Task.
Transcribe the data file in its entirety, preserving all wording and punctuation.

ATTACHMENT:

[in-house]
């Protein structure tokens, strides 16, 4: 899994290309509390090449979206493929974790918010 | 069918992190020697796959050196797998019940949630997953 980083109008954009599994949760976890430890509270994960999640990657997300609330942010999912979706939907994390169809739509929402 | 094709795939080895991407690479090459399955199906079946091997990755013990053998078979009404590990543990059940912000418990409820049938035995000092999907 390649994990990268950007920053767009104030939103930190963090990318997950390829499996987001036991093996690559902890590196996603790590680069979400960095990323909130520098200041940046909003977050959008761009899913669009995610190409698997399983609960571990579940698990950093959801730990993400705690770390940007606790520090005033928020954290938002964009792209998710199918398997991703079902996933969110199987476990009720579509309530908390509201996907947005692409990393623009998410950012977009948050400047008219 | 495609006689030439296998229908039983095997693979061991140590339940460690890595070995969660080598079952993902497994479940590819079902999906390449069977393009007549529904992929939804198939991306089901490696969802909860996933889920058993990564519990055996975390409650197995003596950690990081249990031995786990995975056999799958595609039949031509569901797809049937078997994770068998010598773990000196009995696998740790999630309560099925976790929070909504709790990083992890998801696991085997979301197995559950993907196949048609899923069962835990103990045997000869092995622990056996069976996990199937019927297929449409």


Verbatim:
[in-house]
């Protein structure tokens, strides 16, 4: 899994290309509390090449979206493929974790918010 | 069918992190020697796959050196797998019940949630997953 980083109008954009599994949760976890430890509270994960999640990657997300609330942010999912979706939907994390169809739509929402 | 094709795939080895991407690479090459399955199906079946091997990755013990053998078979009404590990543990059940912000418990409820049938035995000092999907 390649994990990268950007920053767009104030939103930190963090990318997950390829499996987001036991093996690559902890590196996603790590680069979400960095990323909130520098200041940046909003977050959008761009899913669009995610190409698997399983609960571990579940698990950093959801730990993400705690770390940007606790520090005033928020954290938002964009792209998710199918398997991703079902996933969110199987476990009720579509309530908390509201996907947005692409990393623009998410950012977009948050400047008219 | 495609006689030439296998229908039983095997693979061991140590339940460690890595070995969660080598079952993902497994479940590819079902999906390449069977393009007549529904992929939804198939991306089901490696969802909860996933889920058993990564519990055996975390409650197995003596950690990081249990031995786990995975056999799958595609039949031509569901797809049937078997994770068998010598773990000196009995696998740790999630309560099925976790929070909504709790990083992890998801696991085997979301197995559950993907196949048609899923069962835990103990045997000869092995622990056996069976996990199937019927297929449409």